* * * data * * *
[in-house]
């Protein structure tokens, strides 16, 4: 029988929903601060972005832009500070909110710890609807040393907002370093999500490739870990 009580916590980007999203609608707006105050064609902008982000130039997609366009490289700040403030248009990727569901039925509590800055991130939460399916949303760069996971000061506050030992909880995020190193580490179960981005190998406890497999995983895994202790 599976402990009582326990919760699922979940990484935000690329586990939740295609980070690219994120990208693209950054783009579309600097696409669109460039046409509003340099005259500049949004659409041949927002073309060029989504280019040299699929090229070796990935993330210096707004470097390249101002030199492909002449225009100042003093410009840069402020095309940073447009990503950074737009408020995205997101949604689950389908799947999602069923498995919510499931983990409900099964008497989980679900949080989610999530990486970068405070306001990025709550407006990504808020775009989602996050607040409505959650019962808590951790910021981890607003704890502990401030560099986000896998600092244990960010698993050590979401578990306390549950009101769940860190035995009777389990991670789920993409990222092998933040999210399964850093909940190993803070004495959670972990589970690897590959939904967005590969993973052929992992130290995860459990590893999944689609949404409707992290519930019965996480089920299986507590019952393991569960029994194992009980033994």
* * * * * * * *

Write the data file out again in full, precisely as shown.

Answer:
[in-house]
């Protein structure tokens, strides 16, 4: 029988929903601060972005832009500070909110710890609807040393907002370093999500490739870990 009580916590980007999203609608707006105050064609902008982000130039997609366009490289700040403030248009990727569901039925509590800055991130939460399916949303760069996971000061506050030992909880995020190193580490179960981005190998406890497999995983895994202790 599976402990009582326990919760699922979940990484935000690329586990939740295609980070690219994120990208693209950054783009579309600097696409669109460039046409509003340099005259500049949004659409041949927002073309060029989504280019040299699929090229070796990935993330210096707004470097390249101002030199492909002449225009100042003093410009840069402020095309940073447009990503950074737009408020995205997101949604689950389908799947999602069923498995919510499931983990409900099964008497989980679900949080989610999530990486970068405070306001990025709550407006990504808020775009989602996050607040409505959650019962808590951790910021981890607003704890502990401030560099986000896998600092244990960010698993050590979401578990306390549950009101769940860190035995009777389990991670789920993409990222092998933040999210399964850093909940190993803070004495959670972990589970690897590959939904967005590969993973052929992992130290995860459990590893999944689609949404409707992290519930019965996480089920299986507590019952393991569960029994194992009980033994």